spiritual lessons

10 Minutes of Beauty

How would your life be different if you spent 10 minutes of every day slowing down enough to see the beauty around you?

This is what I saw as I walked around, listening to the birds, hearing myself breathe, sipped my tea, and spent 10 minutes in silence yesterday.


Gardening technique is kinda like life


Our Garden

How do you like them tomatoes?


We are getting about 25-30 red tomatoes this size per week right now. This has Kristen making lots of bruchetta and salads and anything else with tomatoes. We love it!

garden hmm... thoughts

Garden Awesomeness

Adolescent watermelon, originally uploaded by mclanea.

There’s lots of fun stuff happening in our garden. Watermelon are coming in strong. And we’re hoping to pick a big batch of jalapeño this weekend. Right behind that are a whole heap of eggplant.

Our little garden experiment is going quite well. Thanks to all who encourage us.


Garden Update: Success and Failure

Note: This was my first iPhone movie. Stupid me didn’t use the HD end of the camera. Sorry about that!

Here are a few more pictures I shot this evening.


What’s growing in the garden?

Our backyard organic garden experiment started about 6 months ago. Way back in January we had no idea that by July we would have a wide variety of vegetables. But the picture above shows what our normal biweekly harvest now looks like. On top of that,  herbs, summer squash, eggplant, jalapeño, and the occasional strawberry.

Our 2010 goal is to allocate 20% of our food to come from local sources. I don’t know exactly how we are going to measure that! But between what we are growing in our yard and our CSA box from J.R. Organics we have pretty much eliminated the produce area of the grocery store. (Things like bananas and potatoes seem to be the hardest to replace locally.)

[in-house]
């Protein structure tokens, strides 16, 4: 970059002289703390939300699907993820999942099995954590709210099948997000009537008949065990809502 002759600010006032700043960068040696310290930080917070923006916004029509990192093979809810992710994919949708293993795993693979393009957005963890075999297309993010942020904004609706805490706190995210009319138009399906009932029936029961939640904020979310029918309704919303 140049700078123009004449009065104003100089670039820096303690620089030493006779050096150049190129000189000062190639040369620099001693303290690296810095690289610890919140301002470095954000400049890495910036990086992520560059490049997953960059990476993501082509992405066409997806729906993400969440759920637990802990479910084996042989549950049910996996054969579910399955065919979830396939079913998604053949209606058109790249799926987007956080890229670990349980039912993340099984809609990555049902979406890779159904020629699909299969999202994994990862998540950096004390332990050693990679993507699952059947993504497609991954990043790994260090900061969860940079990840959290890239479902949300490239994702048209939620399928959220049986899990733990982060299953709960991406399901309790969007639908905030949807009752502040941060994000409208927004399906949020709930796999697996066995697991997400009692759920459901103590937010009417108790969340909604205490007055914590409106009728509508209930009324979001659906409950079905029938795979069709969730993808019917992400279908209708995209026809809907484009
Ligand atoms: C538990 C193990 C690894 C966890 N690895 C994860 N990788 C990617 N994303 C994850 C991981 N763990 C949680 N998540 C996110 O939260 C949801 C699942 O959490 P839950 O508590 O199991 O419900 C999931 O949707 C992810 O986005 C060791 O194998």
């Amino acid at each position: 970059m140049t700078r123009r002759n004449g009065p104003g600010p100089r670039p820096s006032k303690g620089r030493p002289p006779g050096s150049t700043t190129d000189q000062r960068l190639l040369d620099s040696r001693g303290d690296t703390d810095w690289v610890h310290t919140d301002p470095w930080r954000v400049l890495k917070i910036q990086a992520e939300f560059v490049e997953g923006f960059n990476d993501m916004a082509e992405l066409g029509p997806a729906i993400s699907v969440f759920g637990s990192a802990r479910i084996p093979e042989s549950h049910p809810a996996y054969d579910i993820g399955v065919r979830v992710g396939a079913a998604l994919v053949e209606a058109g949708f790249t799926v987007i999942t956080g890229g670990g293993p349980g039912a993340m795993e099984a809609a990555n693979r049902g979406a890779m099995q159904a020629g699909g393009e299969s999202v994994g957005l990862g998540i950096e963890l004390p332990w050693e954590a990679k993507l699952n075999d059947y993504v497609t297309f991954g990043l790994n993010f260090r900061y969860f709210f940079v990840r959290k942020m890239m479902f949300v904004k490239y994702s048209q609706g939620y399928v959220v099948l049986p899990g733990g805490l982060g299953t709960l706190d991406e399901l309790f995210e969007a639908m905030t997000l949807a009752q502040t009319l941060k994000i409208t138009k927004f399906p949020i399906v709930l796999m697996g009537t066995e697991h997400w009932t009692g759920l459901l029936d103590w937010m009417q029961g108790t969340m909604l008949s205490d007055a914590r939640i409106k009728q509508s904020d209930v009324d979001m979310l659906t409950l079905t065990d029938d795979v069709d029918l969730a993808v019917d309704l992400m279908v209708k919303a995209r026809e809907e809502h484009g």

Lots of success, some failures

We’ve done pretty good for first year gardeners. But we have had some failures too. We planted the summer squash, acorn squash, and cucumbers way too close together. This caused the acorn squash to never fully develop and we had to pull that out last week. Our sweet corn was doing very well but suddenly stopped growing and produced only a few kernels on each ear. We planted garlic at the wrong time of year. So it’s still green but hasn’t done anything. We have one tomato plant which has taken over the tomato and strawberry area. It’s been fun to see the plant grow about 15 feet tall… but it’s also kept two other varieties of tomatoes from developing fully.

Watering schedules and bugs are still ever-present issues. And our worm composting… still just going so-so. Weeds and snails were a problem in the Spring, but with the drying out of the climate both have stopped.

Out with the old